Plotinus on sculpting the self

In Enneads I 6, 9, Plotinus writes,

Go back inside yourself and look: if you do not yet see yourself as beautiful [i.e., as participating in the Idea of Beauty], then do as the sculptor does with a statue he wants to make beautiful; he chisels away one part, and levels off another, makes one spot smooth and another clear, until he shows forth a beautiful face on the statue. Like him, remove what is superfluous, straighten what is crooked, clean up what is dark and make it bright, and never stop sculpting your own statue, until the godlike splendor of virtue shines forth to you…. If you have become this, and seen it, and become pure and alone with yourself, with nothing now preventing you from becoming one in this way, and have nothing extraneous mixed with your self… if you see that this is what you have become, then you have become a vision.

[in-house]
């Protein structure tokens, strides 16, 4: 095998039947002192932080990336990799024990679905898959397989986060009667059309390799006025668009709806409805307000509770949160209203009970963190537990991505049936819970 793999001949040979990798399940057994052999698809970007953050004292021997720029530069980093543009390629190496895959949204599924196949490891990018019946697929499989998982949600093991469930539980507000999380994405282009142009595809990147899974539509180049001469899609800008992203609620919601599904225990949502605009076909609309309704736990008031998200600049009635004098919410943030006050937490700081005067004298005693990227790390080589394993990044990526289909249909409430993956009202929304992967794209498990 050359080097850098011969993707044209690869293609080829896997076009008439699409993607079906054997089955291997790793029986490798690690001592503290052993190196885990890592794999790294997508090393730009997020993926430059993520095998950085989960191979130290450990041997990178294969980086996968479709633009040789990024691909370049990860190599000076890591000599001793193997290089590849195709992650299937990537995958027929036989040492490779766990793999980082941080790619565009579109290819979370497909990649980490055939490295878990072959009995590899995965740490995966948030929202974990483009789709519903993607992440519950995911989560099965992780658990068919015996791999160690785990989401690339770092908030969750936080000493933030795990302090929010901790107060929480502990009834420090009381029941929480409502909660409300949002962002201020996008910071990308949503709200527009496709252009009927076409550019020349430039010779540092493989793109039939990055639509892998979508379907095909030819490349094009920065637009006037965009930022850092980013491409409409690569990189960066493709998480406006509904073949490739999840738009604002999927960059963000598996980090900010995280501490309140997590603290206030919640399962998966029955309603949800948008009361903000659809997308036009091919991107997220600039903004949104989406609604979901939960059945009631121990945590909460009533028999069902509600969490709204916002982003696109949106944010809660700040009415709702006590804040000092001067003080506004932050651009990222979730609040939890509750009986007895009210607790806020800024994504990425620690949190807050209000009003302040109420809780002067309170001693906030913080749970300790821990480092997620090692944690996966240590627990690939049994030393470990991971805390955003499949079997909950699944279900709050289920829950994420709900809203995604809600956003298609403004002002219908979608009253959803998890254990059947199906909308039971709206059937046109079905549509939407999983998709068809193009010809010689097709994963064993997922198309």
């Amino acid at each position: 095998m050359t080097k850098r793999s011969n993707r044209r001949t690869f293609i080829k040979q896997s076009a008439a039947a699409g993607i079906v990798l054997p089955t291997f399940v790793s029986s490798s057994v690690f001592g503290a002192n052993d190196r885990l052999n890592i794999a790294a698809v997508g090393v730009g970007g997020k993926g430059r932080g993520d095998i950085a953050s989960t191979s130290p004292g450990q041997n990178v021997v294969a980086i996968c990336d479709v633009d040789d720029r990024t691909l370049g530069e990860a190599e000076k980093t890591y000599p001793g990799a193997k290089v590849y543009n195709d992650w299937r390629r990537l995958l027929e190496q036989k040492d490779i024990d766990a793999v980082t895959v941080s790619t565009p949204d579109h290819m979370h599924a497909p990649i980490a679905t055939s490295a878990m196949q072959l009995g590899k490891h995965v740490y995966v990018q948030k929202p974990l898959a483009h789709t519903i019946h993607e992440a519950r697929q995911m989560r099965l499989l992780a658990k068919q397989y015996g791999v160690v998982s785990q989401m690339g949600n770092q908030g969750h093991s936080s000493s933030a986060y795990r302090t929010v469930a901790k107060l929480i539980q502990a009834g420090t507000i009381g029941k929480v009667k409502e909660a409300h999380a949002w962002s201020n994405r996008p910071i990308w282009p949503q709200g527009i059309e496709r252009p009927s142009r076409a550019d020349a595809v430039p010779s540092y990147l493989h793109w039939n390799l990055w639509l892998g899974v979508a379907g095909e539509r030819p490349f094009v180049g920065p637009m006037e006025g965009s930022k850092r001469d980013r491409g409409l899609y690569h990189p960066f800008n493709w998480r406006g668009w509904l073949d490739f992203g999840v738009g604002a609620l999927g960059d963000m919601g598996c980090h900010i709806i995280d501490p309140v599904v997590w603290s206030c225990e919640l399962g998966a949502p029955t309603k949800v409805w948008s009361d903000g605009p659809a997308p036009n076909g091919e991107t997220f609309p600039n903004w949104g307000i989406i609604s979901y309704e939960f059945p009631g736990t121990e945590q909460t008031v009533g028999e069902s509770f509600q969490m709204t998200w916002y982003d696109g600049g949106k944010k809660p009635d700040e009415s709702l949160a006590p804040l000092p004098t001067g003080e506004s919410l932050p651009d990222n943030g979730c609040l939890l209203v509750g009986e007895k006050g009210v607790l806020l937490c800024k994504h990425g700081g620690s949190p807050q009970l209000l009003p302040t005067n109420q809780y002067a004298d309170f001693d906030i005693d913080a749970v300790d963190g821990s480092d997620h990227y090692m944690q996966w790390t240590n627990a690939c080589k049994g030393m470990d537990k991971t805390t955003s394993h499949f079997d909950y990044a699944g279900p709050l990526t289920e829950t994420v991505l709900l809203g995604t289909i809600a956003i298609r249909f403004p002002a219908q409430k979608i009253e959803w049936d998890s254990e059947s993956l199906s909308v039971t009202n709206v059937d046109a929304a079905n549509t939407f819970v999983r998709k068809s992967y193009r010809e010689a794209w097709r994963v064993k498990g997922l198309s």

Thus, on this analogy, removing the inessential reveals to one the ‘godlike splendor of virtue.’ The technique (by which I mean: spiritual exercise) does not mean modeling oneself upon another; it is not about accepting oneself as one is; it is not about willing oneself to be other than one’s nature would allow; it is not mimicry. None of these but the slow, attentive, and gentle ‘chiseling away’ of one’s vices, one’s clumsinesses, and one’s uglinesses with the result that one can, only now, participate in the Idea of Beauty. Look to the coursenesses. Let them all go. Then will you not espy a vision close-up or from afar since now it is that ‘you have become a vision.’ You are mystical art.